“The House on the Water’s Edge” by C.E. Rose is not your run-of-the-mill thriller. it’s more a domestic suspense novel. The book is a completely first-person narrative by the central character Ali/Alison, who is a new mother struggling to cope with the demands of motherhood, and who has just found out that her mother has passed away in a car accident. To make matters worse, her mother had tried to contact her leading up to the accident. Ali just couldn’t make the time to talk to her and this puts on a bigger load of guilt on top of her already-existing insecurities about herself.
It begins to place a strain on her marriage and her at times insensitive husband isn’t much help either. This brings her almost to the edge of a breakdown. She eventually goes to her mother’s house in Norfolk, hoping to get some answers regarding her mother and also to get some perspective about her life.
There, as Ali begins to dig deeper into her parents’ pasts, she discovers many secrets — some which astonish her and some that give some clarity on her childhood and her parents. In fact, from about halfway through the book, the reader is treated to one revelation after another. At one point I just stopped guessing what secret might next be exposed and instead just concentrated on reading getting through the book. By the end of it, both Ali and the reader finally understand the various secrets each person had carried with them and the various dynamics these secrets created.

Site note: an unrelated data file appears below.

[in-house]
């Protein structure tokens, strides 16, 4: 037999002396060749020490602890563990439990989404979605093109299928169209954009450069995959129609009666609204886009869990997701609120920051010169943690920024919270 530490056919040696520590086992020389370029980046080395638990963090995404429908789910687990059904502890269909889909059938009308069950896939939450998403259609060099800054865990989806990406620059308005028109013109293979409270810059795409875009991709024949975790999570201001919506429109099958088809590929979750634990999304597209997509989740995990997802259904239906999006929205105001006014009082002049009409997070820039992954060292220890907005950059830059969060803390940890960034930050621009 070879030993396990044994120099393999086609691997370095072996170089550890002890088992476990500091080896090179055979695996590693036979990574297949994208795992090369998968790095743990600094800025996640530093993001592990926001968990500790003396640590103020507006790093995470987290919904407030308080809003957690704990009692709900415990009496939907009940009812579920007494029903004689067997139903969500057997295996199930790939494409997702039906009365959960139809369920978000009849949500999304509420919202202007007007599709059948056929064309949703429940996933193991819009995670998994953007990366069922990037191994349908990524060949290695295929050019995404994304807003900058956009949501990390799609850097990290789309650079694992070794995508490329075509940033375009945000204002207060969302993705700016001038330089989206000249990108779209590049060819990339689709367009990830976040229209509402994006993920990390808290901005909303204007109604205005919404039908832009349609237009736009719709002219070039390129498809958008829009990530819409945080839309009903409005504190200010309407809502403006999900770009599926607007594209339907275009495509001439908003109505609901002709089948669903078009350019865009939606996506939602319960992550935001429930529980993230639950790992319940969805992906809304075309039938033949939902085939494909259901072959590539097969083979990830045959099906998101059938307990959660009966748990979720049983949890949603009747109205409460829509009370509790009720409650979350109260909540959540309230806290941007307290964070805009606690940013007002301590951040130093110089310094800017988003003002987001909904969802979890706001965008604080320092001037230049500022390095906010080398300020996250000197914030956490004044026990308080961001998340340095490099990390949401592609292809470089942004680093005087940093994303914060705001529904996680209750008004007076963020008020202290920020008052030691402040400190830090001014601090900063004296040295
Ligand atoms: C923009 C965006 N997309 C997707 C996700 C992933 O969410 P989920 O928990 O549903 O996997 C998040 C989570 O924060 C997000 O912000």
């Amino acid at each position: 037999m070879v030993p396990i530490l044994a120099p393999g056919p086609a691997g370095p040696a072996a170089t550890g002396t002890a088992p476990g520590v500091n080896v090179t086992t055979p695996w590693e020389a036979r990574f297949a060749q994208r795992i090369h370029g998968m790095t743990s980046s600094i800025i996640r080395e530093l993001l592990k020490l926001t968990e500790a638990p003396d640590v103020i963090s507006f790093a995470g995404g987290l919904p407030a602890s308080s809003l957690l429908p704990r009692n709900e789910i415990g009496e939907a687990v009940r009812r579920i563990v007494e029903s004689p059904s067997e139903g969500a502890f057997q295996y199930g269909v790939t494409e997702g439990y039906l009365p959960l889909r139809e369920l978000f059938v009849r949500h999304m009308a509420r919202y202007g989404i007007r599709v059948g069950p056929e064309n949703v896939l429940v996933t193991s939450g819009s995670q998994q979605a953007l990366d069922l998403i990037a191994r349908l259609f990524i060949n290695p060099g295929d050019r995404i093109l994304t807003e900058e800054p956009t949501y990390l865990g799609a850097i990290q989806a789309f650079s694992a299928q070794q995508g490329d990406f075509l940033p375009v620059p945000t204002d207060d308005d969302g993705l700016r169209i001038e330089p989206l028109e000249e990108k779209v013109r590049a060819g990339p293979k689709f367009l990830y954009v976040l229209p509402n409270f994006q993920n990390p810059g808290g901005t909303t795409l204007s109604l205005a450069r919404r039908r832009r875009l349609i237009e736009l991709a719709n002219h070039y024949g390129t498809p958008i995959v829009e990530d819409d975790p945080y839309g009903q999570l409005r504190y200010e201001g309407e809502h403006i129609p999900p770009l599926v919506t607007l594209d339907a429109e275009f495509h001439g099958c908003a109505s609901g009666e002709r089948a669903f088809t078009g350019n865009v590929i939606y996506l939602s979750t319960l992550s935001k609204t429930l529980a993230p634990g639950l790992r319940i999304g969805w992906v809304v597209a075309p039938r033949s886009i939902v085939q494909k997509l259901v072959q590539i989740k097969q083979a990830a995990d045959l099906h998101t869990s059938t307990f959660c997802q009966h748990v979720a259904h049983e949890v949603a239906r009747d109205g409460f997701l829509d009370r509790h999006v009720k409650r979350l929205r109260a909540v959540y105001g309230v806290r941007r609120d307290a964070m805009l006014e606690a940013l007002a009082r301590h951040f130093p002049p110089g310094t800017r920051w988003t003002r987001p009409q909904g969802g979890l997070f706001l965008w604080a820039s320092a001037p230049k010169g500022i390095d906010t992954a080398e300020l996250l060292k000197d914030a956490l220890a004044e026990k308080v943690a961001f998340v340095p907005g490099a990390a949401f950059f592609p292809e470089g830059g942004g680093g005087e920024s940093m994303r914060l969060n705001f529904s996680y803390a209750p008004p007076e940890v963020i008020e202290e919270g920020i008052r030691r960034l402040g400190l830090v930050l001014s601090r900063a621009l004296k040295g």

Author C. E. Rose has a unique style of narration wherein the reader can easily relate with all the characters to some extent. However, these characters are not people you would want to meet in your real life. Most of them have dark secrets and are struggling one way or another. The author has managed to create an atmospheric story with a malevolent presence with just these regular characters and of course, lots of twists and turns, some of which were easy to guess but there were also many that astonished me.
For all these positives, the book just didn’t grab me as I would have liked it to. The pacing of the story was very slow at the start and never picked up. In fact, it’s fair to call it a show-burn. But you can try this book out if you like to read atmospheric stories with elements of a psychological thriller.